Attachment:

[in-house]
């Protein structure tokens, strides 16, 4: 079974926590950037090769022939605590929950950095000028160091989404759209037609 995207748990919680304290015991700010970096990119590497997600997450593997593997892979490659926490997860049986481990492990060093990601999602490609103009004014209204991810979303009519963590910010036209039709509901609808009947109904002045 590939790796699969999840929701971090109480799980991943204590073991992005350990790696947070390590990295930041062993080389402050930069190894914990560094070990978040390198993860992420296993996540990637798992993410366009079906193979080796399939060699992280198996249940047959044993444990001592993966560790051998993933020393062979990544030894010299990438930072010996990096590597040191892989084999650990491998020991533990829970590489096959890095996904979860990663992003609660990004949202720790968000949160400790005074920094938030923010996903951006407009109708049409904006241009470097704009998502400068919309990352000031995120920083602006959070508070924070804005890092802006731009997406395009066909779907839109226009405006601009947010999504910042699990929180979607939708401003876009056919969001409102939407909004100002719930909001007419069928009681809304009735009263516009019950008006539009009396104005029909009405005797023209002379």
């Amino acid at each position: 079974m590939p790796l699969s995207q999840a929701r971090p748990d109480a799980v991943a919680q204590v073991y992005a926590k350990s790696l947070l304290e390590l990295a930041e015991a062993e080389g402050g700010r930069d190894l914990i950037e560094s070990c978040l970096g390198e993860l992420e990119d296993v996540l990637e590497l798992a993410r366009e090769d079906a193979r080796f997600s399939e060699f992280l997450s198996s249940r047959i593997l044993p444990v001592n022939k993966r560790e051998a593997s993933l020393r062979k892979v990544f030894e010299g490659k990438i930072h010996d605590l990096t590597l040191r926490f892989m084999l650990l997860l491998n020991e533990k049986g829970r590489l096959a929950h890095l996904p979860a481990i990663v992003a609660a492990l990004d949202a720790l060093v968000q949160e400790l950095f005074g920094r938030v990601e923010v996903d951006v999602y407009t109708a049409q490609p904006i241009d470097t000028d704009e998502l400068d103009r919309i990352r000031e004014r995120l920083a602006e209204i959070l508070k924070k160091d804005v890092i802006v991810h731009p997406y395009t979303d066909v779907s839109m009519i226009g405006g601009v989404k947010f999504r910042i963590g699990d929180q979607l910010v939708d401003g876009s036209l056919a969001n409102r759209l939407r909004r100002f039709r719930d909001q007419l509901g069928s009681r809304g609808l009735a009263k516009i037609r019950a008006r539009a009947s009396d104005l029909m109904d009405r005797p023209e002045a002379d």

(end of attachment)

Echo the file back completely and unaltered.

[in-house]
């Protein structure tokens, strides 16, 4: 079974926590950037090769022939605590929950950095000028160091989404759209037609 995207748990919680304290015991700010970096990119590497997600997450593997593997892979490659926490997860049986481990492990060093990601999602490609103009004014209204991810979303009519963590910010036209039709509901609808009947109904002045 590939790796699969999840929701971090109480799980991943204590073991992005350990790696947070390590990295930041062993080389402050930069190894914990560094070990978040390198993860992420296993996540990637798992993410366009079906193979080796399939060699992280198996249940047959044993444990001592993966560790051998993933020393062979990544030894010299990438930072010996990096590597040191892989084999650990491998020991533990829970590489096959890095996904979860990663992003609660990004949202720790968000949160400790005074920094938030923010996903951006407009109708049409904006241009470097704009998502400068919309990352000031995120920083602006959070508070924070804005890092802006731009997406395009066909779907839109226009405006601009947010999504910042699990929180979607939708401003876009056919969001409102939407909004100002719930909001007419069928009681809304009735009263516009019950008006539009009396104005029909009405005797023209002379």
């Amino acid at each position: 079974m590939p790796l699969s995207q999840a929701r971090p748990d109480a799980v991943a919680q204590v073991y992005a926590k350990s790696l947070l304290e390590l990295a930041e015991a062993e080389g402050g700010r930069d190894l914990i950037e560094s070990c978040l970096g390198e993860l992420e990119d296993v996540l990637e590497l798992a993410r366009e090769d079906a193979r080796f997600s399939e060699f992280l997450s198996s249940r047959i593997l044993p444990v001592n022939k993966r560790e051998a593997s993933l020393r062979k892979v990544f030894e010299g490659k990438i930072h010996d605590l990096t590597l040191r926490f892989m084999l650990l997860l491998n020991e533990k049986g829970r590489l096959a929950h890095l996904p979860a481990i990663v992003a609660a492990l990004d949202a720790l060093v968000q949160e400790l950095f005074g920094r938030v990601e923010v996903d951006v999602y407009t109708a049409q490609p904006i241009d470097t000028d704009e998502l400068d103009r919309i990352r000031e004014r995120l920083a602006e209204i959070l508070k924070k160091d804005v890092i802006v991810h731009p997406y395009t979303d066909v779907s839109m009519i226009g405006g601009v989404k947010f999504r910042i963590g699990d929180q979607l910010v939708d401003g876009s036209l056919a969001n409102r759209l939407r909004r100002f039709r719930d909001q007419l509901g069928s009681r809304g609808l009735a009263k516009i037609r019950a008006r539009a009947s009396d104005l029909m109904d009405r005797p023209e002045a002379d």